European investors shaken by the rising odds of a far-right victory in France’s presidential elections are on tenterhooks for the first-round results due later Sunday.
The euro, French stocks and even Italian bonds are among assets that have come under pressure as polls narrowed dramatically between President Emmanuel Macron and his main challenger Marine Le Pen. Bloomberg’s survey average from Friday showed Macron ahead by just 3.5 percentage points in the first round.
The election Sunday is expected to push Macron and Le Pen through to a second round on April 24, where each would look to build a broader coalition of voters in a one-on-one standoff. If preliminary results expected from around 8 p.m. in Paris suggest Le Pen is performing better than expected, the euro and the region’s equity futures could face further selling in Asia-Pacific trading hours.
“Should Macron underperform versus polls, there is room for more of an election risk premium to be priced into French assets,” said Aila Mihr, senior analyst at Danske Bank A/S. “Keep an eye out for voter turnout estimations released during the day. Lower participation, as suggested by the polls, could hurt Macron.”
Turnout by noon on Sunday in Paris was 25.5%, the interior ministry reported, about 3 points lower than it was at the same time in the presidential elections of 2012 and 2017.
A late surge by Le Pen, the National Rally candidate, has thrust French political risk onto the radar of markets once again. Things appeared to be going Macron’s way after Russia invaded Ukraine in late February, shifting the focus away from domestic politics and allowing the incumbent to cast himself as a safe pair of hands in turbulent times. Macron, 44, only began campaigning in earnest a little over a week ago.
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But Le Pen, whose touring of towns and villages has focused on topics such as inflation, has got investors hedging for an upset. The 53-year-old nationalist has cast herself as the defender of the “little ones” against Macron’s reputation as the “president of the rich.” She pledged to slash gasoline prices and tax big energy companies.
French equities, including lenders BNP Paribas SA and Societe Generale SA, were hurt last week as polls showed Macron’s lead narrowing. Stocks have outperformed over the course of his tenure. While the first round Sunday almost certainly won’t yield an outright victor, it will shed light on just how much risk investors face.
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The potential for a restoration of a wealth tax on financial assets, along with privatization of public broadcasting, highway nationalization and a cut to toll prices would likely hurt financials, media, luxury goods and infrastructure stocks, as well as companies with government stakes such as Electricite de France SA and Aeroports de Paris, Barclays Plc strategists said.
On the other hand, Le Pen’s pro-purchasing power plans could lift domestic consumer plays in the retail, food retail and leisure sectors, they said. The grocer Carrefour SA, viewed as a likely takeover target, could benefit.
Goldman Sachs Group Inc. strategists say the implications of a Le Pen victory would be bigger for Europe than for France alone, given Macron has looked to advance European integration. It could lift the risk premium for equities to imply a 7% price drop for the Stoxx Europe 600 index, strategists led by Peter Oppenheimer wrote in a note.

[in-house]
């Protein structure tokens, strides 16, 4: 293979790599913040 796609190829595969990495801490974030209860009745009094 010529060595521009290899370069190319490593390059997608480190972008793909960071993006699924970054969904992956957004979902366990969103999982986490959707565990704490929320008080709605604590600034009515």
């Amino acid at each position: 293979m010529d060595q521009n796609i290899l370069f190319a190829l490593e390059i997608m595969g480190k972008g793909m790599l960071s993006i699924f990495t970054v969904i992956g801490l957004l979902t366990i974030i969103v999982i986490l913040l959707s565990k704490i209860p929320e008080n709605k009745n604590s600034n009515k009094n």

The Le Pen risk has already weighed on the euro, which slid 1.5% last week against the dollar to its lowest since the early stages of Russia’s invasion of Ukraine. Negative sentiment in the options market is close to levels seen before the 2017 French election, though that also reflects hedging over the war in Ukraine, inflation and monetary policy.
It’s also been driving measures of risk in the bond market. The difference in benchmark French and German yields has risen to the most since March 2020. The equivalent between Italian and German debt, a gauge of euro-area wide sentiment, is up almost 20 basis points this month to around 170 basis points, and the Goldman Sachs team sees it surging to between 180 and 210 basis points if she wins.
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Still, most investors aren’t as worried as back in 2017. On her third attempt to clinch France’s top job, Le Pen has sought to moderate her views to widen her base. She has abandoned the idea of Frexit, or a French exit of the European Union similar to the U.K.’s.
“None of the main candidates today want to directly exit the EU and this wasn’t the case five years ago,” said Gilles Guibout, Axa Investment Manager’s head of European equities. “There will be adjustments, whoever wins, but no massive changes in policy.”
For now, all traders can do is wait and hedge. Even if Le Pen were to win the presidency, legislature votes in June will determine how much of her agenda she can get through. A strong showing in both of these could see the euro slide below parity against the dollar for the first time in two decades, according to Nomura Holdings Inc. strategists, though that remains an extreme scenario.
“There is not yet ‘panic’ linked to the French elections, but we are certainly seeing increased vigilance on the part of investors, who must now integrate this electoral uncertainty into the geopolitical and monetary risks already present,” said Alexandre Baradez, chief market analyst at IG France. “A Le Pen win would be a shock for markets. It would be bad for business and hurt the image of France with foreign investors.”
©2022 Bloomberg L.P.
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